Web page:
Classical Editor: Rob Barnett

Music Webmaster
Len Mullenger:

Pastorale: French Choral Music
: Trois Chansons de Charles d'Orléans;
: Sérénade d'hiver;

Les Norwégiennes*;
Deux Chansons, op.68;
: Baïlèro ("Chants d'Auvergne"); L'Amour de moi;
: Madrigal
, op.35*; Pavane, op.50*;
: Trois Chansons
: Les Nymphes des bois*;
: Hymne au printemps;
: Chansons des bois d'Amaranthe*.
Vasari Singers/Jeremy Backhouse, Jeremy Filsell (pianoforte).
Guild GMCD 7199 [77' 03"]

The composers range from the well-known to the very well-known, but their partsongs, with or without accompaniment, are a closed book to most listeners. Rather than presenting a chronological sequence, or at least putting together all the pieces by the same composer, the Vasari Singers have chosen, as listed above, a programme based on maximum variety, alternating styles and periods, songs with piano and ones without, pieces for males only, females only and full choir.

The trouble is, the initial enthusiasm I felt on reading the programme and the very full notes rather cooled as I actually listened. For one thing there is a wide gap between the works by Debussy and Ravel, whose austerities require repeated and concentrated listening (though Ravel's Trois beaux Oiseaux du Paradis is a beautiful little piece) and the burbling charm of Delibes and Massenet. The former, with his filigree piano writing and operetta-like melodies seems delightful at first but both his pieces are far too slender to sustain their length. Massenet, writing in the same vein, is more succinct and so more enjoyable. I don't know if these two extremes will appeal to the same listener, at least not on the same occasion, and switching back and forth continually instead of just once, half-way through, doesn't make it any easier.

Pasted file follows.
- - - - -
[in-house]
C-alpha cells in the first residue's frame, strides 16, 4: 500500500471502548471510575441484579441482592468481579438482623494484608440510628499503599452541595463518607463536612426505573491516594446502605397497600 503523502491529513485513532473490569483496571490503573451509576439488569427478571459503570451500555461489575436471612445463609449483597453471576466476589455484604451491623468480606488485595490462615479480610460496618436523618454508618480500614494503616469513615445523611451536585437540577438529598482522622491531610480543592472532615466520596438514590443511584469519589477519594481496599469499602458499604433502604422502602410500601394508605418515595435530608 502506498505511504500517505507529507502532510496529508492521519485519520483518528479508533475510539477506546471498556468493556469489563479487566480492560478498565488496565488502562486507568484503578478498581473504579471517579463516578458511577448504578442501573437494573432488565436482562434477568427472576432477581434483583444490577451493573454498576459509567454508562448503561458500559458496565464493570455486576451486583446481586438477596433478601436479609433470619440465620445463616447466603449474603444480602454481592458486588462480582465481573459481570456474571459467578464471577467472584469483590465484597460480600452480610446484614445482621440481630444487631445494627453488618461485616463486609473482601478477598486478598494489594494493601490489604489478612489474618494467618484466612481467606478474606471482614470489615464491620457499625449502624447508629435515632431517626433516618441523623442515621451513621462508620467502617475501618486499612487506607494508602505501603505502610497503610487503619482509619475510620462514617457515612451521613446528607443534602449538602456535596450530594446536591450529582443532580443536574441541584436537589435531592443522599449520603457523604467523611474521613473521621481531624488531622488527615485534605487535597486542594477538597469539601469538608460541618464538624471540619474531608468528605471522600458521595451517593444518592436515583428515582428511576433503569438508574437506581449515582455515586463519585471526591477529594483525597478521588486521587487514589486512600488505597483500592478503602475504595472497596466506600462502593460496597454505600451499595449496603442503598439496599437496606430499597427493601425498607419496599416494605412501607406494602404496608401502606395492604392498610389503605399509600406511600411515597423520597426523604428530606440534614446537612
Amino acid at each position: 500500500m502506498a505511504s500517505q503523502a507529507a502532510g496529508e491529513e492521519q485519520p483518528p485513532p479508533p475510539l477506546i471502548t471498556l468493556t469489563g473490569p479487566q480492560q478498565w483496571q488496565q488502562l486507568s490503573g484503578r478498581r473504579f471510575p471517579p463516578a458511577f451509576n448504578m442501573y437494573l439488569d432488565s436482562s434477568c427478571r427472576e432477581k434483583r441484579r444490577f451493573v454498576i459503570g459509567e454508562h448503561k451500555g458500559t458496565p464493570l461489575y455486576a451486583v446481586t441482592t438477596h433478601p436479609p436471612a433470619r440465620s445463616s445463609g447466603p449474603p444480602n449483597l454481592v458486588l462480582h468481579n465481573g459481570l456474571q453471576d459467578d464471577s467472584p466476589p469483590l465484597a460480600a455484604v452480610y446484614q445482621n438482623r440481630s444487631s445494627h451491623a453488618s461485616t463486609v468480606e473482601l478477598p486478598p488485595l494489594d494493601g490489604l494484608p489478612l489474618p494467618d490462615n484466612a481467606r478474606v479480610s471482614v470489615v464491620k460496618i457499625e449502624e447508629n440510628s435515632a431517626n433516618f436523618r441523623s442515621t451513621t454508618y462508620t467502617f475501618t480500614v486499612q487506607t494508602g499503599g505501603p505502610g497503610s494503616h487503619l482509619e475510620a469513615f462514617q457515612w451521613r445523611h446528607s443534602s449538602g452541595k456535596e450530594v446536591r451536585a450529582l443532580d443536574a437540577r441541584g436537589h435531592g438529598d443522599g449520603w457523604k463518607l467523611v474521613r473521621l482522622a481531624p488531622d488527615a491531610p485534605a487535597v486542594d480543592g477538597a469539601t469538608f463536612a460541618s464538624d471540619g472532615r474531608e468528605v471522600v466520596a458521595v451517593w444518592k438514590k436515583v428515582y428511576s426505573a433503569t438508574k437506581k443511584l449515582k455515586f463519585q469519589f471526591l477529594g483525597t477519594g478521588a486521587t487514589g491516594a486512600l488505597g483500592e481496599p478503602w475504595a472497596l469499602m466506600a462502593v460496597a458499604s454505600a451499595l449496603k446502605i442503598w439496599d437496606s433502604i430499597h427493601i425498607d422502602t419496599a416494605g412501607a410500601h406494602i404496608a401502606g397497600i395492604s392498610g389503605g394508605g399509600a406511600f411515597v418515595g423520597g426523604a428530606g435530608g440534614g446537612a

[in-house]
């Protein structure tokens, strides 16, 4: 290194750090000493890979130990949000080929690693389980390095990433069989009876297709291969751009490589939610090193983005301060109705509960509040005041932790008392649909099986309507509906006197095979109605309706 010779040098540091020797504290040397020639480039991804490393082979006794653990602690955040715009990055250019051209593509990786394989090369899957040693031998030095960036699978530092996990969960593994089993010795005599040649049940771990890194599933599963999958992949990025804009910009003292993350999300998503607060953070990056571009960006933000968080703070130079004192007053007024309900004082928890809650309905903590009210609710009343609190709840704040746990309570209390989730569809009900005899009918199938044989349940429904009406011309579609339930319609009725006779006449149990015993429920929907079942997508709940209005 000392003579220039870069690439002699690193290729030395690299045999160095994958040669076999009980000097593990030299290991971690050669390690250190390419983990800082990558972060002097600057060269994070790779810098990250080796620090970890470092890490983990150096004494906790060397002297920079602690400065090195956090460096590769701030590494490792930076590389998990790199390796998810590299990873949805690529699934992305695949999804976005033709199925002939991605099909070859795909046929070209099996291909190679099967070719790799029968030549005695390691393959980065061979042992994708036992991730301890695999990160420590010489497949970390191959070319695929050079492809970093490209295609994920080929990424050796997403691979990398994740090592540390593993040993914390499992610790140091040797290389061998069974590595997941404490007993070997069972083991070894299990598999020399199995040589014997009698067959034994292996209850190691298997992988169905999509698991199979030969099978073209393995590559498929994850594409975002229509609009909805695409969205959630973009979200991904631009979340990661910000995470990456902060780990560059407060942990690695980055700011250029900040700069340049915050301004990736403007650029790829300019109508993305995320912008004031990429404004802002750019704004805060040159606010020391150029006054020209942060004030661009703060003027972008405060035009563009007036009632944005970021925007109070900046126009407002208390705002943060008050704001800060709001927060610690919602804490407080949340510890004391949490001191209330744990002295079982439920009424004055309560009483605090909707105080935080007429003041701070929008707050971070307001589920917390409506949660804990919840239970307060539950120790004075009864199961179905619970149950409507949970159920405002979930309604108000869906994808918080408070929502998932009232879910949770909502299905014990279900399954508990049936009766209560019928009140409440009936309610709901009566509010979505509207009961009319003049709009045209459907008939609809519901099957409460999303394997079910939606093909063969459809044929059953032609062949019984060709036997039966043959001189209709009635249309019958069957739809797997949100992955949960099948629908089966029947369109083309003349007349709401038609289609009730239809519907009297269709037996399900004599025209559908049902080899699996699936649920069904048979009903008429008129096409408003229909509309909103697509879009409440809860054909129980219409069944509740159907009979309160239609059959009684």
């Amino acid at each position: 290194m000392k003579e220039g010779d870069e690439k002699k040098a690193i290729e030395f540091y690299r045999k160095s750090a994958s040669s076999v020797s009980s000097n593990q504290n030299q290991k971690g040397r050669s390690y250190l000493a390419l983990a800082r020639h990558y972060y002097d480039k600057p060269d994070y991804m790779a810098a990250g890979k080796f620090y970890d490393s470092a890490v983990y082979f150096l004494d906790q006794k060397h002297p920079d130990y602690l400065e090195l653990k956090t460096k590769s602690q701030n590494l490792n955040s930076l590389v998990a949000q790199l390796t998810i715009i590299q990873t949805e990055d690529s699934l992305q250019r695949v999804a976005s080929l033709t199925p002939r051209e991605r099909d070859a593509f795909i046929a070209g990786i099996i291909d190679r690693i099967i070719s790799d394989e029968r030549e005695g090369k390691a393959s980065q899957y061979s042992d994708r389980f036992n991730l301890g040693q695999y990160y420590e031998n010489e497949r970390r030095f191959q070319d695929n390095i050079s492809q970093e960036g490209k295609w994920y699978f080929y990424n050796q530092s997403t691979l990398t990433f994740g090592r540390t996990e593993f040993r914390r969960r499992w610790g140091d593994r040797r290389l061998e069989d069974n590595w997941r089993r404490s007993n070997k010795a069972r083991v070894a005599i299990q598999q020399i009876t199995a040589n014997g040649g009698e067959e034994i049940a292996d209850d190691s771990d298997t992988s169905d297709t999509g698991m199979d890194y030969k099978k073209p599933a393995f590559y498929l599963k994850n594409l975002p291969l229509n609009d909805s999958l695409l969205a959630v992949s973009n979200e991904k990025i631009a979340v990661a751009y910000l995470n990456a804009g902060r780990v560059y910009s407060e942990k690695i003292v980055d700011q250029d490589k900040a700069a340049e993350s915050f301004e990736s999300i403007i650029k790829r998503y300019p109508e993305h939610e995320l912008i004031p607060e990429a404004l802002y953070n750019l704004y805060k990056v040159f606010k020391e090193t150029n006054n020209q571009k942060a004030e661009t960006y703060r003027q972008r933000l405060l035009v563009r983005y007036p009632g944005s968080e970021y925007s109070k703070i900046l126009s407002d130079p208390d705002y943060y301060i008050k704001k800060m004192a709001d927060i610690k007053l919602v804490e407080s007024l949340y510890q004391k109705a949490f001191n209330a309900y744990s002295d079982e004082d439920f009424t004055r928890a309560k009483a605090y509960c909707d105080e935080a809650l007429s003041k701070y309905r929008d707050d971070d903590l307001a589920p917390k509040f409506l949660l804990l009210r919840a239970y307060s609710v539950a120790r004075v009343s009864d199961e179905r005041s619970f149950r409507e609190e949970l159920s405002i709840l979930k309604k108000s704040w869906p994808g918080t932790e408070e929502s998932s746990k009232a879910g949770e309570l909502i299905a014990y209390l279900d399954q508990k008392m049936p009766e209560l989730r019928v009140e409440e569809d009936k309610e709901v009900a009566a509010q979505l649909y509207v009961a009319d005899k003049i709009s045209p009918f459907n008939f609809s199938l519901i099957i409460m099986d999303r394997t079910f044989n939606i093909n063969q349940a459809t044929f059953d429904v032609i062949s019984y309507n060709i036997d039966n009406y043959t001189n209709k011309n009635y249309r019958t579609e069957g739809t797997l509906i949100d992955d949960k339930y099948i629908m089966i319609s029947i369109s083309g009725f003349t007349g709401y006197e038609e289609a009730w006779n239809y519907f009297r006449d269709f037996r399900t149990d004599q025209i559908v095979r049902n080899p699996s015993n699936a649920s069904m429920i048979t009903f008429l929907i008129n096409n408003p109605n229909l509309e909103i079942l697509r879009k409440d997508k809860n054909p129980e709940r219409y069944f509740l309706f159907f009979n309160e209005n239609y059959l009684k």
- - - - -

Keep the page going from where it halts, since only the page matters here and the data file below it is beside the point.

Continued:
So another problem is that not all the music is very good. Saint-Saëns's Sèrénade d'hiver is delightfully imaginative, and the op.68 songs are harmonically resourceful if melodically unmemorable, but Hymne au printemps, after a lively start, is incredibly doleful and plodding, quite missing the joy of the words that it sets. I shan't be returning to that again.

The real gem is the Fauré Madrigal, a beautiful example of his passionate coolness. The Pavane is well-known and much loved in its orchestral version, but was this piano score intended for performance or rehearsal? Jeremy Filsell certainly makes a good case for it (he plays well throughout but the acoustic makes the piano sound glassy above mezzo-forte). No choir has yet convinced me that the choral parts are other than skilfully pasted onto a piece already complete in itself.

The Vasari Singers are good but they do sound very English. This is in part because they fail to relish the pungency of the typical French vowels, especially the notorious "u". "On-fwee" for enfuit may pass muster in the schoolroom, but this is a professional recording. It is also because their style of voice production is that of the English cathedral choir, too lacking in natural vibrations for this repertoire.

Texts are provided, with translations that are both stilted and inaccurate. To get "Slide, O slide, I am beside you, Ice is danger beautiful" out of Glisse, glisse, traineau rapide, La glace est perfide shows a certain misdirected imagination, and I always thought roses were roses, not lavender.

So I'm afraid this is a record for those who already have a particular interest in this repertoire rather than the general listener in search of new experiences.

Christopher Howell

Reviews from previous months

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